"Y'all need some help?" Cal asked with a friendly smile, and received a cautious smile in return from the woman. He quickly surveyed the vehicle and saw a small spike of water still escaping a hole from the top heater hose. When he reached over and pulled on the hose it hissed out an even greater stream of water which turned to steam as it settled on the hot motor.
"Just a heater hose," Cal said conversationally. "You going up to the top?" The woman nodded, asking hopefully with her eyes if he could help her get there.
Cal pulled his emergency repair kit from the pack on the back of his bike and took out a roll of heavy tape, which he rolled tightly around the hose until the water stopped escaping. He then released the radiator cap and brought his canteen over to pour its contents in the radiator.
"Do you have anything in the jeep that we could carry water with?" Cal asked. After a brief search, the woman came up with three Burger King cups, offering them to him with a wry smile.
"This is the best we have." Cal nodded and smiled as he took them from her, and turned to the young man.
"I'm Cal Benton," he said, waiting for a reply.
"I'm sorry," the mother interjected. "I am Jan Grable, and these are my children, Bobby and Leah." The name immediately registered with Cal but he gave no indication of that as he responded.
"Well, Bobby, it is quite a climb, but I think we can get down to the creek from here and get enough water to get you guys to the top." He then turned and headed off the road down a steep embankment toward the creek. The boy followed after a brief glance to his mother for her permission.
With the canteen and three cups Cal was sure there was enough water to get them to their destination.
"You don't need to drive fast, just keep it going and I think you can make it to the top, or at least close enough to walk," he told the woman as he replaced the radiator cap. "I am going to leave this loose so the pressure doesn't build up enough to cause the water to puncture the tape. You may see some steam coming out, but just watch your heat gauge and keep the jeep moving until the gauge goes into the red before stopping."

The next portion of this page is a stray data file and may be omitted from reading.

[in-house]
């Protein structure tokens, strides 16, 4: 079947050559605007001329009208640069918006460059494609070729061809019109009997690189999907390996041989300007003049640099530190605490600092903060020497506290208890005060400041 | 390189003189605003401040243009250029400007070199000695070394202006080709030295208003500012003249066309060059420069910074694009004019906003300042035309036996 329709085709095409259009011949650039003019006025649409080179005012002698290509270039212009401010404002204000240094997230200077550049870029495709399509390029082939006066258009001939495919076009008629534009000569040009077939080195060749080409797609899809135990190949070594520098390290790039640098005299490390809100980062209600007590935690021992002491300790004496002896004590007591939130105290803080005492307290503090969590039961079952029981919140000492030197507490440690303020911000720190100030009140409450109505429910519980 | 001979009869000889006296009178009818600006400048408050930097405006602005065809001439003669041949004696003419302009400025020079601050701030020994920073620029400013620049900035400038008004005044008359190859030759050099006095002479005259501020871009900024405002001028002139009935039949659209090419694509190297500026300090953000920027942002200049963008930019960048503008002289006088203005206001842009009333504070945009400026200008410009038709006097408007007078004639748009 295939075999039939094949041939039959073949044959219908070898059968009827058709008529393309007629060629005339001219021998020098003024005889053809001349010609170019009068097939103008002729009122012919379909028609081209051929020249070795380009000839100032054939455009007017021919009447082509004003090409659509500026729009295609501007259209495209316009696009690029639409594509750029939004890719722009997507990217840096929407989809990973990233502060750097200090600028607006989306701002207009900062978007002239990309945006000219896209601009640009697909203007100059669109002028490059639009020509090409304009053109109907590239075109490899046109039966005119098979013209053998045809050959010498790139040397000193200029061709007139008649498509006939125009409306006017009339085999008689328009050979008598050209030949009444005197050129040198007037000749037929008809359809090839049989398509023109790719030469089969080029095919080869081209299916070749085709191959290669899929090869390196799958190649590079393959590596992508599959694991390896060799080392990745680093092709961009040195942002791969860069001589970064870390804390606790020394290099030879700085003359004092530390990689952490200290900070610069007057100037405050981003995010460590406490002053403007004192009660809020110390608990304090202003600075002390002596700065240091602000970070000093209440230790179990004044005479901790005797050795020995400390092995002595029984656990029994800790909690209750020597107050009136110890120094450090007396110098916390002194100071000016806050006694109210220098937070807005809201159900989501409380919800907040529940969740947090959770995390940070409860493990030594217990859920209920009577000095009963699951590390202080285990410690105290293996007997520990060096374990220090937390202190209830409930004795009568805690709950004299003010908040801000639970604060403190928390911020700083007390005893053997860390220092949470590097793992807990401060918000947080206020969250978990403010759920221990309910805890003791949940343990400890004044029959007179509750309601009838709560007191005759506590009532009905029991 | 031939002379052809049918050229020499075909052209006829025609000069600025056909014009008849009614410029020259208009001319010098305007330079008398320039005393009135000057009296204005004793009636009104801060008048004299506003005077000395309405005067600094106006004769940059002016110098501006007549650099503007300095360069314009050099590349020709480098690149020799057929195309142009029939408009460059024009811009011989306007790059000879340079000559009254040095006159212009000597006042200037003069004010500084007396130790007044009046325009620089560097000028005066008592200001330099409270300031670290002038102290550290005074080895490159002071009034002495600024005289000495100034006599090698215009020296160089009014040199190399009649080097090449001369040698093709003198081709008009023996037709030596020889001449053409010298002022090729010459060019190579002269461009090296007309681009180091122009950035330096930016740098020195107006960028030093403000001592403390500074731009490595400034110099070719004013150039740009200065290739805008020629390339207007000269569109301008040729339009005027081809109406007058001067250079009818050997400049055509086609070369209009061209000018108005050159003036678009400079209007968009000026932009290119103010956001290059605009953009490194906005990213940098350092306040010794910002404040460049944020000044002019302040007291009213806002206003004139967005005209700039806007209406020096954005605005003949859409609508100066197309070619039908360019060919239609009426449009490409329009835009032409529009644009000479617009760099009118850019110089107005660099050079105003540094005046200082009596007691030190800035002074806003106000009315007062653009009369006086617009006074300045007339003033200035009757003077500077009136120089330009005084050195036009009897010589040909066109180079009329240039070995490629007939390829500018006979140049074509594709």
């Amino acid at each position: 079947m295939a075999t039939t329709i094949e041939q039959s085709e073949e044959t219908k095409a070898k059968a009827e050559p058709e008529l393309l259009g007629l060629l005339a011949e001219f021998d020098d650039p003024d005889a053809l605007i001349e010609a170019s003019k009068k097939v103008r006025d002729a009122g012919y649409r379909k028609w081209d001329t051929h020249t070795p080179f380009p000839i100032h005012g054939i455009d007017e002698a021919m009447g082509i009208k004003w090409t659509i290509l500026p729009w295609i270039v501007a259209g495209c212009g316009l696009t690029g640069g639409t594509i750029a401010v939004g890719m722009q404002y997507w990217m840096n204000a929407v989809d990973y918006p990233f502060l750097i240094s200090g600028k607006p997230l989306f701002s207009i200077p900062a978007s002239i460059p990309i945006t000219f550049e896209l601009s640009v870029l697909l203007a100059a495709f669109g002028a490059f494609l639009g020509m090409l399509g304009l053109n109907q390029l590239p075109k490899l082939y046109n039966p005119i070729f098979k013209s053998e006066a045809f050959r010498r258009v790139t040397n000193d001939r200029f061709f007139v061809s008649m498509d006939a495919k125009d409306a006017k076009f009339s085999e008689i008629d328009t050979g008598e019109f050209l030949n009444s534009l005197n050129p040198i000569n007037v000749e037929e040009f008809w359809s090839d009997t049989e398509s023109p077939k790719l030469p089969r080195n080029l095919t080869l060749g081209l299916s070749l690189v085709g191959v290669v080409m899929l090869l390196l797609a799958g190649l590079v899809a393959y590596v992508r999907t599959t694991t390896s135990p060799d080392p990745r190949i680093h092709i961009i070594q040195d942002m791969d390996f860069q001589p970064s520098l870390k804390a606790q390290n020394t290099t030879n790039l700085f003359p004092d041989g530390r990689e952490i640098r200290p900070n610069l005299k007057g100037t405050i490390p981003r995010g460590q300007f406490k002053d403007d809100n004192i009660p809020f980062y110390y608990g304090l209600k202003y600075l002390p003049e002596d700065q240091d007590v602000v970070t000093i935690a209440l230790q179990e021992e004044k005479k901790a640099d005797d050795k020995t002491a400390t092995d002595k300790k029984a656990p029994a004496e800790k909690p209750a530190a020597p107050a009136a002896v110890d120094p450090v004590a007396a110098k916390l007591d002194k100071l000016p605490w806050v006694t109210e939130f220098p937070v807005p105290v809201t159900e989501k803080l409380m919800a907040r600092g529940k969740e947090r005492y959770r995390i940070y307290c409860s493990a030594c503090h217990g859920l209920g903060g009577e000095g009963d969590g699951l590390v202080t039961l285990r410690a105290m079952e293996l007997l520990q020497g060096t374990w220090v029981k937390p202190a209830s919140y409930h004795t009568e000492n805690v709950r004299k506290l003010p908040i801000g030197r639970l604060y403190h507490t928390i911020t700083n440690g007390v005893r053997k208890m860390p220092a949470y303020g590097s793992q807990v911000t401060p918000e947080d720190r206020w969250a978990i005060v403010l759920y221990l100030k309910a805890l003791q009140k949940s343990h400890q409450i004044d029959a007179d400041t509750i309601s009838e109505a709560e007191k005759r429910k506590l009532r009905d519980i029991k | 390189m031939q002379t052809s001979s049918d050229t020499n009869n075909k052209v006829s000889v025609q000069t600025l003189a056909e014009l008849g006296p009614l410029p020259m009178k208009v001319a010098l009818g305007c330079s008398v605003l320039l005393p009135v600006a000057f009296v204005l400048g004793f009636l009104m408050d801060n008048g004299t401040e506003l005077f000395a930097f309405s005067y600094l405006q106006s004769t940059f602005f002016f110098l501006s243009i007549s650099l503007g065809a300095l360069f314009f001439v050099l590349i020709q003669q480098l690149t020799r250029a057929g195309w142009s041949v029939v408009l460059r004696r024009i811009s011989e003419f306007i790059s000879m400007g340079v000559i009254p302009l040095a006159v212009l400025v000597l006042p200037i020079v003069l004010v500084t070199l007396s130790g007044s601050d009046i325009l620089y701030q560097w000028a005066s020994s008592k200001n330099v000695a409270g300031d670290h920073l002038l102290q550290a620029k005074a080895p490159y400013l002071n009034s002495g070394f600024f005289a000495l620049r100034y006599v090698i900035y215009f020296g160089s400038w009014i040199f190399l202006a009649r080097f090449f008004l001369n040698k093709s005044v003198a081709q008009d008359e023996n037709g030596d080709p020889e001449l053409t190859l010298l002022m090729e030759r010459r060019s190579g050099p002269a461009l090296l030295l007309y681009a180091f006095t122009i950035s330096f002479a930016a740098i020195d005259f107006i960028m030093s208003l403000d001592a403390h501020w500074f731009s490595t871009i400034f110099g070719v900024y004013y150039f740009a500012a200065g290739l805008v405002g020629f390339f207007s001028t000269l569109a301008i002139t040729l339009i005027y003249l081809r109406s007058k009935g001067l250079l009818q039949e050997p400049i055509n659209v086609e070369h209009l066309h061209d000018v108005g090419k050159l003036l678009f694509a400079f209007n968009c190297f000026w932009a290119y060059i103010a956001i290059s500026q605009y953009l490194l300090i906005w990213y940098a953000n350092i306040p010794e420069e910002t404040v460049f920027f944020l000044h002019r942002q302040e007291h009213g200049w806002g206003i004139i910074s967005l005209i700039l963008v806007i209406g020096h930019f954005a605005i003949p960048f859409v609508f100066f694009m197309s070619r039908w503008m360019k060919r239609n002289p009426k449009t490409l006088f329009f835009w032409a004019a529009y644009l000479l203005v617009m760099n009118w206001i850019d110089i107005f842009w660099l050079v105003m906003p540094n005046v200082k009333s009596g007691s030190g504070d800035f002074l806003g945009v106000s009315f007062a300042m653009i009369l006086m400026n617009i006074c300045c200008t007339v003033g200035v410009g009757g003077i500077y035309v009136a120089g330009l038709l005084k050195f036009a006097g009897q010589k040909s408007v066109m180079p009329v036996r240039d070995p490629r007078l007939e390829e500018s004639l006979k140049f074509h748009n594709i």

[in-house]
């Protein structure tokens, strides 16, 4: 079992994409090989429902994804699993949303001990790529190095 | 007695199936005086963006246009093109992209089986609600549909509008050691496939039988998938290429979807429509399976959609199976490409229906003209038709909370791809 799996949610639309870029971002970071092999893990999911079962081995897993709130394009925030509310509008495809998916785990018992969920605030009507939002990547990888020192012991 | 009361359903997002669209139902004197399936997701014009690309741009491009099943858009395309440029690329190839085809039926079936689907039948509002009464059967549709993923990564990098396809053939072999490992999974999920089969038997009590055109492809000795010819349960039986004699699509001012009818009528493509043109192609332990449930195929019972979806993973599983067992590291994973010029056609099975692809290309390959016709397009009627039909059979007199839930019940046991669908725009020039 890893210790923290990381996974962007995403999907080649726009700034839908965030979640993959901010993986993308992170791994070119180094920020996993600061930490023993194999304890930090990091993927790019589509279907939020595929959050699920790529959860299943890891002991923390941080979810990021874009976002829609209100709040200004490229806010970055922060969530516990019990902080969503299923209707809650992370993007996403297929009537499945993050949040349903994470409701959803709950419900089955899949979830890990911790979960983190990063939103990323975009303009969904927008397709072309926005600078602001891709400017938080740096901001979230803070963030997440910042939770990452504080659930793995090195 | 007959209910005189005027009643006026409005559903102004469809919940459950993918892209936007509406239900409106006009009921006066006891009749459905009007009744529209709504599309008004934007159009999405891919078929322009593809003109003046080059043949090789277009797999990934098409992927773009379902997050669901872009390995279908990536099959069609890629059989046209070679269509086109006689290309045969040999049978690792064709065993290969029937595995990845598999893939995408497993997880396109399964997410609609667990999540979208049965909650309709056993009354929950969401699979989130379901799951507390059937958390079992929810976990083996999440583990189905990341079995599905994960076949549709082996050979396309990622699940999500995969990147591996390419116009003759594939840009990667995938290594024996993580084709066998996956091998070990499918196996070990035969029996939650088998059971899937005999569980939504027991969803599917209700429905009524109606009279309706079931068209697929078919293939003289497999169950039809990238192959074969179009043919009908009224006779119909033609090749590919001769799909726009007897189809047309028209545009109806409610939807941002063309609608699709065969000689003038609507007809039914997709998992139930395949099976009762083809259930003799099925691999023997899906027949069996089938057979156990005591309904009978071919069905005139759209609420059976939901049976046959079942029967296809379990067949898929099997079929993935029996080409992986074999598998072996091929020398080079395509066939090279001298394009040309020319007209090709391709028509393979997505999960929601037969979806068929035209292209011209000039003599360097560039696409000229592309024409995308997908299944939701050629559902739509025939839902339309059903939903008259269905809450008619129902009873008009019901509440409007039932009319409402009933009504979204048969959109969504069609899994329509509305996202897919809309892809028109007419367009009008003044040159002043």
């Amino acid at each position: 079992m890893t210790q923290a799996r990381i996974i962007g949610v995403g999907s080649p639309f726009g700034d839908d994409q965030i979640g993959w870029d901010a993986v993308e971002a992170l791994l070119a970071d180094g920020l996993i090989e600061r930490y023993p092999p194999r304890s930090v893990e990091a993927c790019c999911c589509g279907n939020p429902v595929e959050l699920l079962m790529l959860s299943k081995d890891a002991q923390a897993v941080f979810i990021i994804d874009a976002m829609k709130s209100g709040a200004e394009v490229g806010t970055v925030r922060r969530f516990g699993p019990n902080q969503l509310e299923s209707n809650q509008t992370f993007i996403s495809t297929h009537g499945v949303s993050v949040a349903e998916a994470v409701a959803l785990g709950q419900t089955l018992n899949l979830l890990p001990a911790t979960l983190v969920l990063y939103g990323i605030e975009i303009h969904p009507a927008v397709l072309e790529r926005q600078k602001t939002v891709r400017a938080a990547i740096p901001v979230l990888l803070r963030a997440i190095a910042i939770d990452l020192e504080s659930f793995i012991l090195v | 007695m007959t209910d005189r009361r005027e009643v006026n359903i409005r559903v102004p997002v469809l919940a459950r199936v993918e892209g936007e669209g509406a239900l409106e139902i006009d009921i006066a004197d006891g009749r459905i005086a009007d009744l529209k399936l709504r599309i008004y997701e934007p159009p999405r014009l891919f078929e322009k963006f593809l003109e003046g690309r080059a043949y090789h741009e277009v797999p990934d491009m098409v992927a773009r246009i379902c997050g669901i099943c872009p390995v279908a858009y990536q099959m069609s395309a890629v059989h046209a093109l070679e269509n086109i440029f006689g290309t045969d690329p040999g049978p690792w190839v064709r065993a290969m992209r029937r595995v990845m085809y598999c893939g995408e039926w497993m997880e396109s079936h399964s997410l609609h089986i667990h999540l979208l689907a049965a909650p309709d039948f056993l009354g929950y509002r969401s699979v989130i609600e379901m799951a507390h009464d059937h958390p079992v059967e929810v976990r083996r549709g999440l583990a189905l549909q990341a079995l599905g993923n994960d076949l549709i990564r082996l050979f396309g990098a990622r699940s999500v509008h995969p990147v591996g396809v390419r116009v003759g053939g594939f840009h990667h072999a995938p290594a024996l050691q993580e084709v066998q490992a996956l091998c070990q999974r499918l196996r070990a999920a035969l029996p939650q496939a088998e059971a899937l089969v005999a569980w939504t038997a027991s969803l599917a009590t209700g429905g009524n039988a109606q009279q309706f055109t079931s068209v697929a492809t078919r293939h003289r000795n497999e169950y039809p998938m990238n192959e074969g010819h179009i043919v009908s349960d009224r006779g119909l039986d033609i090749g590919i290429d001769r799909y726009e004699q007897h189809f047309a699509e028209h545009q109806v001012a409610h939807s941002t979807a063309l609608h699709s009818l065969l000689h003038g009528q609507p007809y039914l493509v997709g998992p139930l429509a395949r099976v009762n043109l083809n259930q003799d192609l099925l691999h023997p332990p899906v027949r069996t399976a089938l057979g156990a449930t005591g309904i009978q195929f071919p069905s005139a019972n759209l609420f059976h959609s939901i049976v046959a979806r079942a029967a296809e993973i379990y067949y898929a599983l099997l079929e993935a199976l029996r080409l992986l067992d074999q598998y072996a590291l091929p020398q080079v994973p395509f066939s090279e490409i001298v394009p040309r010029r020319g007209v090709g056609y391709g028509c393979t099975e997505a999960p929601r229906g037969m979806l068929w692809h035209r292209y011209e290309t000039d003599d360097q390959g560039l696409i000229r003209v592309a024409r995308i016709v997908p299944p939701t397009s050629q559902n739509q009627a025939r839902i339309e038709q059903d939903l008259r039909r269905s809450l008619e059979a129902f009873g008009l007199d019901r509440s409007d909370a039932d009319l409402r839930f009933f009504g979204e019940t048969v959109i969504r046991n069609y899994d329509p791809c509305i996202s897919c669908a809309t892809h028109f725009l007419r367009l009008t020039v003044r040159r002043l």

Jan Grable smiled her thanks.
"How much do we owe you?" she asked.
"Nothing," he grinned. "I just got a check from your husband so I'm in good shape!" She smiled back, shepherded the children into the vehicle, waving as they pulled away.
Two weeks later, on a Friday afternoon, Cal's work crew took their usual Friday afternoon break, gathering under a large pine tree to roll a few joints and get ready for the evening ahead. Cal was sitting under a nearby tree deep in his own thoughts when suddenly a bag of weed and pack of papers were tossed into his lap just as Rob Grable's jeep pulled into the job site. Cal stood up with the rest of the crowd, tucking the incriminating evidence into his hip pocket.
Grable walked from the jeep to the men, watching them carefully and testing the air with his nose for the last remnants of their smoky high. He handed each man a paycheck and then stepped back with his hands on his hips, looking as important as he could.
"We won't be needing you guys anymore," he said, watching them closely for any response. "We don't allow pot smoking on the job and made that clear before you were hired." The men just looked back, smirks on their faces as if they were not at all bothered about losing a job that did not pay that much to begin with.
"Which one of you is Benton?" Grable asked.
The leader of the crew nodded toward Cal.
"You still have a job, Benton," the man growled, as if he really didn't want to say the words. "Just go up to the office and they will tell you where to begin Monday."
Cal had not moved or spoken during the interplay. He had not participated in the pot smoking, but had grown to like his fellow workers, and had no desire to stay if they were going to be dumped so unceremoniously.